top of page

The Battle for Daily Fantasy Sports in Florida

The legal landscape for Daily Fantasy Sports (DFS) in Florida has been marked by significant uncertainty and contention, particularly following the Florida Gaming Control Commission's (FGCC) issuance of Cease-and-Desist letters to leading DFS operators like PrizePicks and Underdog Fantasy in 2023.[1]  This move, grounded in the interpretations of Florida Statute Section 849, Chapter 14, has sparked a debate over the nature of DFS as a game of skill versus a game of chance, with substantial implications for the industry's future in the state of Florida.  Concurrent legislative efforts aim to clarify the legal framework within which DFS operates, proposing a distinction that could exempt DFS from traditional gambling regulations.

Traditional DFS, offered through mediums like DraftKings and Yahoo, allow participants to create virtual teams based on real athletes' performances in actual games for that night.[2]  However, this industry has seen exponential growth over the past decade, with new companies like PrizePicks and Underdog Fantasy emerging as major players for their nuanced approach to DFS.  PrizePicks and Underdog Fantasy allow users to place prop bets on players' performances nightly or throughout the season.[3]  These sites have been scrutinized recently for their similarities to traditional sports gambling.  Despite their success, the legal challenges posed by the FGCC's recent actions have put these companies at a crossroads, highlighting the need for clear regulatory guidance.

The contention primarily revolves around the classification of DFS under Florida law.  Florida Statute Section 849, Chapter 14, broadly defines gambling as any game of chance, including those where random or uncontrollable factors determine outcomes.[4]  The FGCC's application of this statute to DFS contests, which the operators argue are skill-based, has led to a significant legal dispute.  This dispute not only threatens the viability of DFS operations in Florida but also raises questions about the appropriate regulatory framework for these activities.[5]

In response to the regulatory challenges faced by DFS operators, proposed legislation in Florida seeks to redefine the legal standing of DFS by explicitly distinguishing it from traditional forms of gambling.[6]  This initiative reflects a growing recognition of the skill-based nature of DFS contests, which rely on participants' knowledge of sports, analytical abilities, and strategic planning rather than mere chance.  By exempting DFS from the state's gambling laws, the proposed legislation aims to create a regulatory environment that supports the continued operation and growth of DFS platforms in Florida.  This legal distinction is crucial for safeguarding the future of DFS in the state, ensuring that these contests are not unjustly subjected to the constraints and penalties associated with gambling activities.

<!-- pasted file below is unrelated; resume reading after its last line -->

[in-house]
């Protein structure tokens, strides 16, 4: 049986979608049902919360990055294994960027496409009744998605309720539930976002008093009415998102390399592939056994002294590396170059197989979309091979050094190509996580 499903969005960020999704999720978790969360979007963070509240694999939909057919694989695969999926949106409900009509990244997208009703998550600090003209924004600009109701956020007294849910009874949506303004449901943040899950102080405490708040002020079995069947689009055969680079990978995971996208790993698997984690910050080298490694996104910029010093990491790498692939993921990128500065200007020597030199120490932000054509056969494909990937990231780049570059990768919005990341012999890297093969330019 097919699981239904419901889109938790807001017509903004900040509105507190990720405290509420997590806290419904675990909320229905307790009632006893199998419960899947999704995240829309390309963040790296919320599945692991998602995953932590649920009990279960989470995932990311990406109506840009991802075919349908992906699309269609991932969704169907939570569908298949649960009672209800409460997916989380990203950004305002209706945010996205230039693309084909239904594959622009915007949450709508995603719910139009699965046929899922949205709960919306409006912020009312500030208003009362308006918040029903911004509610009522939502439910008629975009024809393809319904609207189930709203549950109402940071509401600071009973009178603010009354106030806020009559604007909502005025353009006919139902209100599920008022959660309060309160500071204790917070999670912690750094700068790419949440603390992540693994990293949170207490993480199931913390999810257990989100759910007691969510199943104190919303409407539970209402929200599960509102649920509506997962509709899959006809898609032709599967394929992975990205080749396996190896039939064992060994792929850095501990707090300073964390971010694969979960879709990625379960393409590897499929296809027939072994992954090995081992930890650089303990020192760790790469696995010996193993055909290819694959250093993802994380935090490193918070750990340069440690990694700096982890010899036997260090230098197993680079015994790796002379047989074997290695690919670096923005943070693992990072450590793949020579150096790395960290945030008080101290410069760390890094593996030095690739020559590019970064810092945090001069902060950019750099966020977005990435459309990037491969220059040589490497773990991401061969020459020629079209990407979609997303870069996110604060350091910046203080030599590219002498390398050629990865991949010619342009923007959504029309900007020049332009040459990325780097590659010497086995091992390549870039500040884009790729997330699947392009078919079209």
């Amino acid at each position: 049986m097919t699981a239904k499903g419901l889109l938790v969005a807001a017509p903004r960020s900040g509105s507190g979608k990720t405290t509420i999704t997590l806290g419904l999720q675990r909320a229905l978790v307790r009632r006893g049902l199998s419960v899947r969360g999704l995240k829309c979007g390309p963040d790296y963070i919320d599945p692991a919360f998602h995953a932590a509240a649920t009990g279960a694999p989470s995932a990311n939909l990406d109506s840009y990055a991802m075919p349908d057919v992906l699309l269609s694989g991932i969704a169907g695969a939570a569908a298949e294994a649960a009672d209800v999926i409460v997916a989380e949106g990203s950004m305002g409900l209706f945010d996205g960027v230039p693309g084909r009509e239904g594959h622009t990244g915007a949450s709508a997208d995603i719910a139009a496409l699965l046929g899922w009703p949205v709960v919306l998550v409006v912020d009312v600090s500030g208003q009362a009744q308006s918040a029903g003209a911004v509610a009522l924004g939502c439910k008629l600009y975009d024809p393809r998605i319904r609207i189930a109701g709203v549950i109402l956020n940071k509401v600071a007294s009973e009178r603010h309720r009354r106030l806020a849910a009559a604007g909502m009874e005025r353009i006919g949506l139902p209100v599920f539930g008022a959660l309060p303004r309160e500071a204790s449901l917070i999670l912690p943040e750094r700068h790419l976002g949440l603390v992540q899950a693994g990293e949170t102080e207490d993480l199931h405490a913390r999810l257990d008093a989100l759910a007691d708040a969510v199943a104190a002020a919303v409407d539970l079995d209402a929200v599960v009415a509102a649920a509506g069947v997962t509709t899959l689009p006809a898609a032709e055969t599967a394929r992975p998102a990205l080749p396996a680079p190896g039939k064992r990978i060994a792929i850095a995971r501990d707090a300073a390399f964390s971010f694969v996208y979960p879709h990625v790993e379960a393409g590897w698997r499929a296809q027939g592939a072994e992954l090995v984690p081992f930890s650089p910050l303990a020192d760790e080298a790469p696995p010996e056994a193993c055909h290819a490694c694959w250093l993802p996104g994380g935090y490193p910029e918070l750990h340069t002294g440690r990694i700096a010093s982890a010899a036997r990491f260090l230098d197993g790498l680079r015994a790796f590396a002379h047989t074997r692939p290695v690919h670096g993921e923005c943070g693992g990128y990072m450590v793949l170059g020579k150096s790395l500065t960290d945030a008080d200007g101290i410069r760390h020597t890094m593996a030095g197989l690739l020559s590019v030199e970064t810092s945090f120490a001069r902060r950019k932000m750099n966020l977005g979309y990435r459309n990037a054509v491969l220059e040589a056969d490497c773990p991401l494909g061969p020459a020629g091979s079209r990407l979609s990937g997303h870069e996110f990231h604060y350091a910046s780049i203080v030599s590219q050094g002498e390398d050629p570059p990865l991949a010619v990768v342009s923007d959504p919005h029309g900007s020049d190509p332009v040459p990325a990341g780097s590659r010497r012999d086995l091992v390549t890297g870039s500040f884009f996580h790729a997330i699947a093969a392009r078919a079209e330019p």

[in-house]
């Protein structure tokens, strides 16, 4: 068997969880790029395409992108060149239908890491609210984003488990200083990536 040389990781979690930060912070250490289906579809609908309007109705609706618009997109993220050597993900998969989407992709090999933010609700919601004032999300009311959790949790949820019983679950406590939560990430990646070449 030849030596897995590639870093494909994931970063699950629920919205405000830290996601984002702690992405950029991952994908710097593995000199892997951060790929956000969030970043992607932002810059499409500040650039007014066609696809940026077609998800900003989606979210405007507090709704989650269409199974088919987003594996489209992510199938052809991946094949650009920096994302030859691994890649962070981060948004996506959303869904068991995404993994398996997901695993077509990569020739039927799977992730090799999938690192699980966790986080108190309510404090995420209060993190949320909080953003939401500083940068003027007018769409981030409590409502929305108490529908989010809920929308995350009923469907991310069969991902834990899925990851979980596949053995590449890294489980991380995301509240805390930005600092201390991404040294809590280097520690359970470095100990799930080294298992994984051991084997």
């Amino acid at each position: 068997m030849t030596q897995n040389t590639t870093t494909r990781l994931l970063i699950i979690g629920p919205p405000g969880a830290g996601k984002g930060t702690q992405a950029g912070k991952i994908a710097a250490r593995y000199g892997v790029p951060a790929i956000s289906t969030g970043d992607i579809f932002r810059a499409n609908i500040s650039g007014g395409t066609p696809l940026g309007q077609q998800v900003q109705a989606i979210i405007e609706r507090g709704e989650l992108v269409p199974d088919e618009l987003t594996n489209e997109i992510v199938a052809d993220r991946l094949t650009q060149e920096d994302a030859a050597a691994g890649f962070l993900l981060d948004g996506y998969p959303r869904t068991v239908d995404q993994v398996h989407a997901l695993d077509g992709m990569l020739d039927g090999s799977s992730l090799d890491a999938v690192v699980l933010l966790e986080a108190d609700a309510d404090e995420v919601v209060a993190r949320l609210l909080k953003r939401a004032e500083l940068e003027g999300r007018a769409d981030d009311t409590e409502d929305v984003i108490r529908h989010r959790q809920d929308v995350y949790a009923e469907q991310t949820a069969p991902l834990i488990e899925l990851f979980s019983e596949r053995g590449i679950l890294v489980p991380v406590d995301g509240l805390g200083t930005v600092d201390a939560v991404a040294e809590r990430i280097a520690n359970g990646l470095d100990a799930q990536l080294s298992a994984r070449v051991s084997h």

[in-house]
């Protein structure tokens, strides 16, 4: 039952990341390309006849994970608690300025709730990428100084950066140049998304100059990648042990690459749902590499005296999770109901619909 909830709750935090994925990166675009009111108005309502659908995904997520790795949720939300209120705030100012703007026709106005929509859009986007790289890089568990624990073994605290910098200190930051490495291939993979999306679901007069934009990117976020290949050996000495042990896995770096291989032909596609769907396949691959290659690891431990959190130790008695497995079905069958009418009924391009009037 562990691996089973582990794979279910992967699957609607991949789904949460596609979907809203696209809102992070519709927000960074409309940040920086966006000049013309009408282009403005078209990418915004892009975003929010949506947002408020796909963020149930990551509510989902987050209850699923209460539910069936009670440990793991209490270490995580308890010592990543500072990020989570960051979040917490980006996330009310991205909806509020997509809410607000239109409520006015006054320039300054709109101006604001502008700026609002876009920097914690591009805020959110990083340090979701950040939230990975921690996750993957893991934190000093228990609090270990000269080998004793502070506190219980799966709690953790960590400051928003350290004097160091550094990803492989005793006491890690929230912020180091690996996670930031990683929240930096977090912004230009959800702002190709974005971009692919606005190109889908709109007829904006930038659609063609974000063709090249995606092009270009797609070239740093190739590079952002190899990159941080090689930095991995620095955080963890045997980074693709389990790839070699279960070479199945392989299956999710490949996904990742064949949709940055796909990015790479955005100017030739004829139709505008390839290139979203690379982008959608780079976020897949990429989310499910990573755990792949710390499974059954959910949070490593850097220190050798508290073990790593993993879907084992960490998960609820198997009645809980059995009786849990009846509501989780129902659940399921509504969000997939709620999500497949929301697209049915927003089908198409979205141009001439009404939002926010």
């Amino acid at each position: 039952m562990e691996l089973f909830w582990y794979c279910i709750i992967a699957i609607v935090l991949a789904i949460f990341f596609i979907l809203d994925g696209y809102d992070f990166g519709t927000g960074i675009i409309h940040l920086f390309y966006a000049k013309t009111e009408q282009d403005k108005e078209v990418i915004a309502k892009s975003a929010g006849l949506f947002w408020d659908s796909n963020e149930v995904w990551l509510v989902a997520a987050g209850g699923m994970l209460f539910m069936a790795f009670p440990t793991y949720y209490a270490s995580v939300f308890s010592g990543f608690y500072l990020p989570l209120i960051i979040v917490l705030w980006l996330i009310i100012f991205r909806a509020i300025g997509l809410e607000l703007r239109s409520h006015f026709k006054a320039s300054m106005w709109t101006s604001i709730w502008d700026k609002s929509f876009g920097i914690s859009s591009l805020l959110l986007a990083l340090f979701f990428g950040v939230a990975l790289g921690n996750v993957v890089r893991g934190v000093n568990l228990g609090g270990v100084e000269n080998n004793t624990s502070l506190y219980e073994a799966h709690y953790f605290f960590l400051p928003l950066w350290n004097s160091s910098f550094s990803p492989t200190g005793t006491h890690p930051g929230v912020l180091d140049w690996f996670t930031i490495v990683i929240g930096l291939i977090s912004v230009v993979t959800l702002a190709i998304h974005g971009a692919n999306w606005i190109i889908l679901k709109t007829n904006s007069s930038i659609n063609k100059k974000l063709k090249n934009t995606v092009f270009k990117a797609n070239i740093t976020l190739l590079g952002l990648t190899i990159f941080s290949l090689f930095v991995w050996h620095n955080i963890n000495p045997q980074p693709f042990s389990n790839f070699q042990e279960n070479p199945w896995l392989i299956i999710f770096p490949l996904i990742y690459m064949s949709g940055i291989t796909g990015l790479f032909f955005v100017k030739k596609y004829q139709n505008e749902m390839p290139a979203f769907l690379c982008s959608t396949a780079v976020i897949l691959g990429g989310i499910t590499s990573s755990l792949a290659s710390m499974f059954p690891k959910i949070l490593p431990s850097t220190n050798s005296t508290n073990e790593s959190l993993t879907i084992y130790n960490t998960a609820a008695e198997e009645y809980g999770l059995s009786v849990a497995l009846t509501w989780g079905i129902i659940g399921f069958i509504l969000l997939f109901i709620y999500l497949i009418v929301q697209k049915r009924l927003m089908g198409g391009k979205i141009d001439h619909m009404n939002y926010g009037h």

The debate over whether DFS contests are games of skill or chance is not unique to Florida.  Across the United States, various jurisdictions have grappled with this question, leading to a patchwork of regulatory approaches.  Legal precedents, such as the 2006 Unlawful Internet Gambling Enforcement Act (UIGEA), provide a federal framework that exempts fantasy sports from the definition of online gambling, provided they meet certain criteria, including an outcome that reflects the relative knowledge and skill of the participants.[7]  This federal recognition of the skill-based elements of fantasy sports contests has informed the debate in Florida, underscoring the argument that DFS should not be classified as gambling under state law.[8]

The proposed Florida legislation seeks to align state law with the federal understanding of DFS as a skill-based activity, thereby providing a legal safe harbor for operators.  This effort reflects a broader trend towards recognizing and accommodating the unique characteristics of DFS within the legal and regulatory landscape.[9]

The issuance of Cease-and-Desist letters to DFS operators in Florida has highlighted the urgent need for legal clarity and reform in the regulation of fantasy sports.  The proposed legislation represents a pivotal effort to resolve the ambiguities surrounding the industry, offering a framework that acknowledges the skill-based nature of DFS and distinguishes it from gambling.  As this legislative process unfolds, the engagement of stakeholders—including operators, legislators, and the legal community—will be critical in shaping a regulatory environment that supports the sustainable growth of DFS in Florida.

[1] Sam McQuillan, Florida Orders PrizePicks, Fantasy Sports Outfits To Stop Taking “Illegal Bets,” Legal Sports Report (Sep. 22, 2023), (last visited Feb 9, 2024).

[3] See generally PrizePicks | Daily Fantasy Sports Made Easy, (last visited Feb 9, 2024); Underdog Fantasy: Pick’em and Season-long Fantasy for NFL, NBA & more, (last visited Feb 9, 2024).

[4] Fla. Stat. § 849.14

[5] Stephanie Feeley, Florida Regulator Issues Cease-and-Desist Letters to Underdog Sports, PrizePicks and Betr, Gaming America (last visited Feb 9, 2024).

[6] Sam McQuillan, Pick’Em Apps Pleased WIth Florida Daily Fantasy Sports Bill, Legal Sports Report (Dec. 7, 2023), (last visited Feb 9, 2024).

[7] See 31 U.S.C. §§ 5361- 5367.

[8] McQuillan, supra note 1

[9] McQuillan, supra note 6

92 views0 comments


bottom of page